Read full story here (subscription required) …

July 31st – Essay: My Thoughts on CU’s Revised Schedule

Well, it’s here.

The Colorado 2020 schedule was to open in Ft. Collins on September 5th. Now, with non-conference games canceled and a ten-game conference-only schedule in place, the Buffs will still be opening its season on the road … but now it will be against defending Pac-12 champion Oregon.

Trading a home conference opener against the Ducks for a road conference opener against the Ducks is just one of the alterations the Buffs will face.

The schedule …

Old schedule … Oregon (Sept. 26th) … bye … at Arizona (Fri., Oct. 9th) … UCLA (Oct. 17th) … Arizona State (Oct. 24th) … at USC (Oct. 31st) … Washington State (Nov. 7th) … at Stanford (Nov. 14th) … at Washington (Nov. 21st) … Utah (Nov. 28th)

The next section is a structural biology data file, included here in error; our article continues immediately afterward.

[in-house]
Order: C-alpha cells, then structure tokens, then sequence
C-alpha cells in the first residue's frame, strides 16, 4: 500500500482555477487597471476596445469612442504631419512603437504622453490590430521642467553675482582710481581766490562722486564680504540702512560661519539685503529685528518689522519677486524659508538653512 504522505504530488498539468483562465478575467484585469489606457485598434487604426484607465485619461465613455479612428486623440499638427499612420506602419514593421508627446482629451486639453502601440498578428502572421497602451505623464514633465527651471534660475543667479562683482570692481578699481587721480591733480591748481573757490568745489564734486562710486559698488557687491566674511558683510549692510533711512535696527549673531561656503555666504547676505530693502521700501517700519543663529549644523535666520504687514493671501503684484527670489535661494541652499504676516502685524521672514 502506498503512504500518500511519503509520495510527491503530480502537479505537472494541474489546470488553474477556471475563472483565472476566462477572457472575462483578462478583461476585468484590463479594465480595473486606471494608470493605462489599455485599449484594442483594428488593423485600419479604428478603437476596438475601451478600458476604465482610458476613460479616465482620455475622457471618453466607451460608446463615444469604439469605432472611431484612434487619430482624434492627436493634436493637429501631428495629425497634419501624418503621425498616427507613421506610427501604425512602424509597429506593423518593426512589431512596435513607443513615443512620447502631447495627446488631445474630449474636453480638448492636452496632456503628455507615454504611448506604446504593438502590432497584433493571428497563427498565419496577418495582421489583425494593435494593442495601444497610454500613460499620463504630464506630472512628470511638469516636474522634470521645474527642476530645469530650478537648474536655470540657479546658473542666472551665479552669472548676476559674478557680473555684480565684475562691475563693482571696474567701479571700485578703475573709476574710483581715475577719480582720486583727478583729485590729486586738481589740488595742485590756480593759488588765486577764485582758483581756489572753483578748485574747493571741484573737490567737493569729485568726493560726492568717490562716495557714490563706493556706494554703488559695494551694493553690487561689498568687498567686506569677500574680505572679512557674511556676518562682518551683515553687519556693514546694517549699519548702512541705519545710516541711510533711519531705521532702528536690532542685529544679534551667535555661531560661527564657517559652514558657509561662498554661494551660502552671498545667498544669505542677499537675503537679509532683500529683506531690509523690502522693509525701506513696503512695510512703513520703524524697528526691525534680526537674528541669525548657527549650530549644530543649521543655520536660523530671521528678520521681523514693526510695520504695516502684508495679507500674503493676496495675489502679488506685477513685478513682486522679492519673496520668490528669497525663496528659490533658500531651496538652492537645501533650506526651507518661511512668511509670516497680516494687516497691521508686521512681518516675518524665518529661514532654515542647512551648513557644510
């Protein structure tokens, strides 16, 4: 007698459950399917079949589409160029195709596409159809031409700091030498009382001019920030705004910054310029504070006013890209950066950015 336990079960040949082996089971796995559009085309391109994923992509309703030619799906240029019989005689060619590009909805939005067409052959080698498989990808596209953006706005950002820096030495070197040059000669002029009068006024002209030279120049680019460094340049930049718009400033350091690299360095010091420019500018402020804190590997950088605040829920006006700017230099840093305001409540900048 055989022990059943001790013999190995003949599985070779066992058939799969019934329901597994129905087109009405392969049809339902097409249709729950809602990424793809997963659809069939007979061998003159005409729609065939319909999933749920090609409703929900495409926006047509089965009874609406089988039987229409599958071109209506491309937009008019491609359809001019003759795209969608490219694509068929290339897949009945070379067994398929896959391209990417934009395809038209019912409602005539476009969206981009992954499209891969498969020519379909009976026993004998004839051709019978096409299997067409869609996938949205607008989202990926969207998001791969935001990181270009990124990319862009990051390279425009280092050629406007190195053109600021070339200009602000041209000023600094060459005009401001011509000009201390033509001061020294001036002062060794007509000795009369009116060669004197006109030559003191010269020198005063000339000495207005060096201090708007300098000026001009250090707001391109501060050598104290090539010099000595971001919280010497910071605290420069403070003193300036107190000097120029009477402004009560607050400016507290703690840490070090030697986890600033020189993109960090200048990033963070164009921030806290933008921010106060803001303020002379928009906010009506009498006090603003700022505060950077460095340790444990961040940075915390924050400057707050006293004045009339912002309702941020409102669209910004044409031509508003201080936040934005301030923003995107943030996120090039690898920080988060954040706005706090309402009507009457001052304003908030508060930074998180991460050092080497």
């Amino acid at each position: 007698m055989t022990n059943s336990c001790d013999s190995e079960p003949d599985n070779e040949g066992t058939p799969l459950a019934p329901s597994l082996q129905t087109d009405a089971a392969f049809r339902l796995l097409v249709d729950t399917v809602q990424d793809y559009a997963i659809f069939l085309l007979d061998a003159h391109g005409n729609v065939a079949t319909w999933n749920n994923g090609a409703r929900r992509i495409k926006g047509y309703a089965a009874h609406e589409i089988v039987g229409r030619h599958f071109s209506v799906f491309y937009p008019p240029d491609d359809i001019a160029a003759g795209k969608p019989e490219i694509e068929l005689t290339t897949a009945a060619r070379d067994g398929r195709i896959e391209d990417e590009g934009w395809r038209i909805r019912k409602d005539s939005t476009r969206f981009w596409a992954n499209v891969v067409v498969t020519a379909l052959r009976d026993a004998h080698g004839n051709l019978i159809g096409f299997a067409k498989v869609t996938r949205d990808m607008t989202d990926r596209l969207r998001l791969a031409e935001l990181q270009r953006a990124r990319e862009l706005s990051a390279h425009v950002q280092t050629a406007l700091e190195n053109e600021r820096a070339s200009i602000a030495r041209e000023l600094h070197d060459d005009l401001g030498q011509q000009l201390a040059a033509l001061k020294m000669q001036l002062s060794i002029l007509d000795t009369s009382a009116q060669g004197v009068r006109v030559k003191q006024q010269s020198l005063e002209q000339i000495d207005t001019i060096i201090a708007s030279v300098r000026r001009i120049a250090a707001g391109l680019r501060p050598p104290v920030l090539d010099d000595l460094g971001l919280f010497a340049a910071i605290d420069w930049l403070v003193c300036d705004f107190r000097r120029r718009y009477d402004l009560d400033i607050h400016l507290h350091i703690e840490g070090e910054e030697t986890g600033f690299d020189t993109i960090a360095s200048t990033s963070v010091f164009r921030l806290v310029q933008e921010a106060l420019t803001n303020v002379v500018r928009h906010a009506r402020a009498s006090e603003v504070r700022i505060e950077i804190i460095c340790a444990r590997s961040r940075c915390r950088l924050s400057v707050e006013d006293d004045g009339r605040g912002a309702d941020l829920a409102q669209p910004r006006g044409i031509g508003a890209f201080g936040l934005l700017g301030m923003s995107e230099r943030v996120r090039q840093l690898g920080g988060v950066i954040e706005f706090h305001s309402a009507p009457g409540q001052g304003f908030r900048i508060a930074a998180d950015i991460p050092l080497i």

New schedule … at Oregon (Sept. 26th)… Utah (Oct. 3rd) … at Arizona (Oct. 10th) … at USC (Oct. 17th) … bye (Oct. 24th) … Arizona State (31st) … at Washington (Fri, Nov. 6th) … UCLA (Nov 14th) … at Stanford (Nov. 21st) … Oregon State (Nov. 28th) … Washington State (Dec. 5th)

Just the facts … 

The bare bones of the new schedule ... Oregon State has been added to the schedule, and will be a home game on November 28th. The Oregon game will still be played on September 26th, but will now be played in Eugene instead of Boulder. With the alterations, the Buffs, who had five home games and four road games in Pac-12 play, will now have five home games and five road games.

The conference didn’t do Karl Dorell any favors … Welcome to the Pac-12, coach! Instead of opening with two Mountain West teams to start his career as CU’s head coach (at CSU; Fresno State), Dorrell must now face the two teams which played for the Pac-12 title last December, taking on Oregon on the road (September 26th) before returning to face Utah in Dorrell’s home debut (October 3rd).